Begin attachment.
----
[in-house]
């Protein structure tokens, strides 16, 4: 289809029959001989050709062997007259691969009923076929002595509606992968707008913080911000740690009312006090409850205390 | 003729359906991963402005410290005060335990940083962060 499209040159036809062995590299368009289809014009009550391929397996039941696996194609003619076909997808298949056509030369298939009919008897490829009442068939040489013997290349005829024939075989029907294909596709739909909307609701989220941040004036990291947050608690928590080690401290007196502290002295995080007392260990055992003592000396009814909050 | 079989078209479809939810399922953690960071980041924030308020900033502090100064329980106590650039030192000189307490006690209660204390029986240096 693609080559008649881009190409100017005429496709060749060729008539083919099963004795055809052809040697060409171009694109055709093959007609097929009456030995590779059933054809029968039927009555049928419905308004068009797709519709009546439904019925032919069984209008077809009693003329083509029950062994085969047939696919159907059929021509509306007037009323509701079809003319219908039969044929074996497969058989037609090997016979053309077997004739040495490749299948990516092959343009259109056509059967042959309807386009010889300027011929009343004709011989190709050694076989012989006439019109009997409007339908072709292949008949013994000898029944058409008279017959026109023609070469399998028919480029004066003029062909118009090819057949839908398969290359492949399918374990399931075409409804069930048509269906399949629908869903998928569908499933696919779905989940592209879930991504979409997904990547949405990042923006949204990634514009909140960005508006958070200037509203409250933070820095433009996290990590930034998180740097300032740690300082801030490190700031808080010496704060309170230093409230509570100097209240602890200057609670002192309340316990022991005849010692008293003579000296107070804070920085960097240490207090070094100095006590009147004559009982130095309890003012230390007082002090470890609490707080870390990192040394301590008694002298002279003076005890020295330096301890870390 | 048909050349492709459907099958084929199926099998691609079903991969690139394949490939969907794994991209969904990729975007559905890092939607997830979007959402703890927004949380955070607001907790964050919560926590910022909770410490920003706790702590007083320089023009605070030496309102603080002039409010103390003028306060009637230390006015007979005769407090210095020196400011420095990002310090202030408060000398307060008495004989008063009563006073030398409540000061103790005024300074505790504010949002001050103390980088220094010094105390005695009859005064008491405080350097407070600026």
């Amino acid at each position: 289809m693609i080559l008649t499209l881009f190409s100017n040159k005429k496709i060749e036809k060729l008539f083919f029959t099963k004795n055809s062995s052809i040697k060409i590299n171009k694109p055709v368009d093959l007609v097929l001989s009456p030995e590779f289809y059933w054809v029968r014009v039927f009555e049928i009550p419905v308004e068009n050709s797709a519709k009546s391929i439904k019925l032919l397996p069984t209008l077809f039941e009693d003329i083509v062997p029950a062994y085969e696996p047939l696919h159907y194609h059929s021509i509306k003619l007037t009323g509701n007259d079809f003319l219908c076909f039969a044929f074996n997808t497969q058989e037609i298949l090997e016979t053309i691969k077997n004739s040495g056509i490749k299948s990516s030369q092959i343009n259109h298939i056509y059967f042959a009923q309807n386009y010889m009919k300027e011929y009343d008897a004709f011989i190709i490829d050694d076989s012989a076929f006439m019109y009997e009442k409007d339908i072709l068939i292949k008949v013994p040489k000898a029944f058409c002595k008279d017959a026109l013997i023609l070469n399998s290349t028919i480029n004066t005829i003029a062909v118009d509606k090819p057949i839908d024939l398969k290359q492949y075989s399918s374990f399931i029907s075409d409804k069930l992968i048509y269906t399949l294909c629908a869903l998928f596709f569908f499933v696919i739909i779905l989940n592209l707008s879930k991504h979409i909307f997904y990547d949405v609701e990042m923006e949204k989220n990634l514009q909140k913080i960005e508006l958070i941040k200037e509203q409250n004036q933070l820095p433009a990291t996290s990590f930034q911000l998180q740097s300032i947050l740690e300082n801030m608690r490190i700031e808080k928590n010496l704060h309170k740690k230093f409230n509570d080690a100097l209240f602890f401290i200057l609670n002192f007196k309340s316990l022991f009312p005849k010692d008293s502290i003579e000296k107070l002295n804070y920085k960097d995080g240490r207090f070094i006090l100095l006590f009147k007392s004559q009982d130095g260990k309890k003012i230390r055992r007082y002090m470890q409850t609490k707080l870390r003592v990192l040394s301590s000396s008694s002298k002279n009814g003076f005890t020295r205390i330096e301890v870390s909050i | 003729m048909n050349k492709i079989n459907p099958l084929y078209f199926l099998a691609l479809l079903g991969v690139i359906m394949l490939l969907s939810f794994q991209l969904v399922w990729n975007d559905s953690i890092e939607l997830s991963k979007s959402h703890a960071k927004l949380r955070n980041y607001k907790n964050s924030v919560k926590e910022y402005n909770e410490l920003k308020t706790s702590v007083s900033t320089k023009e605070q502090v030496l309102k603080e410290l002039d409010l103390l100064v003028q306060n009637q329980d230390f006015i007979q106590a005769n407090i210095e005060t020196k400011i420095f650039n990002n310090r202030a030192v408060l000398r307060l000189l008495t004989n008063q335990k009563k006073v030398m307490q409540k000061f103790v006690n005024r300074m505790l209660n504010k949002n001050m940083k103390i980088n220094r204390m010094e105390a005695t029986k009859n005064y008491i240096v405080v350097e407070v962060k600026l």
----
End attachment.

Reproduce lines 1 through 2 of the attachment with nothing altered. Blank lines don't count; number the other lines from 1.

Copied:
[in-house]
């Protein structure tokens, strides 16, 4: 289809029959001989050709062997007259691969009923076929002595509606992968707008913080911000740690009312006090409850205390 | 003729359906991963402005410290005060335990940083962060 499209040159036809062995590299368009289809014009009550391929397996039941696996194609003619076909997808298949056509030369298939009919008897490829009442068939040489013997290349005829024939075989029907294909596709739909909307609701989220941040004036990291947050608690928590080690401290007196502290002295995080007392260990055992003592000396009814909050 | 079989078209479809939810399922953690960071980041924030308020900033502090100064329980106590650039030192000189307490006690209660204390029986240096 693609080559008649881009190409100017005429496709060749060729008539083919099963004795055809052809040697060409171009694109055709093959007609097929009456030995590779059933054809029968039927009555049928419905308004068009797709519709009546439904019925032919069984209008077809009693003329083509029950062994085969047939696919159907059929021509509306007037009323509701079809003319219908039969044929074996497969058989037609090997016979053309077997004739040495490749299948990516092959343009259109056509059967042959309807386009010889300027011929009343004709011989190709050694076989012989006439019109009997409007339908072709292949008949013994000898029944058409008279017959026109023609070469399998028919480029004066003029062909118009090819057949839908398969290359492949399918374990399931075409409804069930048509269906399949629908869903998928569908499933696919779905989940592209879930991504979409997904990547949405990042923006949204990634514009909140960005508006958070200037509203409250933070820095433009996290990590930034998180740097300032740690300082801030490190700031808080010496704060309170230093409230509570100097209240602890200057609670002192309340316990022991005849010692008293003579000296107070804070920085960097240490207090070094100095006590009147004559009982130095309890003012230390007082002090470890609490707080870390990192040394301590008694002298002279003076005890020295330096301890870390 | 048909050349492709459907099958084929199926099998691609079903991969690139394949490939969907794994991209969904990729975007559905890092939607997830979007959402703890927004949380955070607001907790964050919560926590910022909770410490920003706790702590007083320089023009605070030496309102603080002039409010103390003028306060009637230390006015007979005769407090210095020196400011420095990002310090202030408060000398307060008495004989008063009563006073030398409540000061103790005024300074505790504010949002001050103390980088220094010094105390005695009859005064008491405080350097407070600026």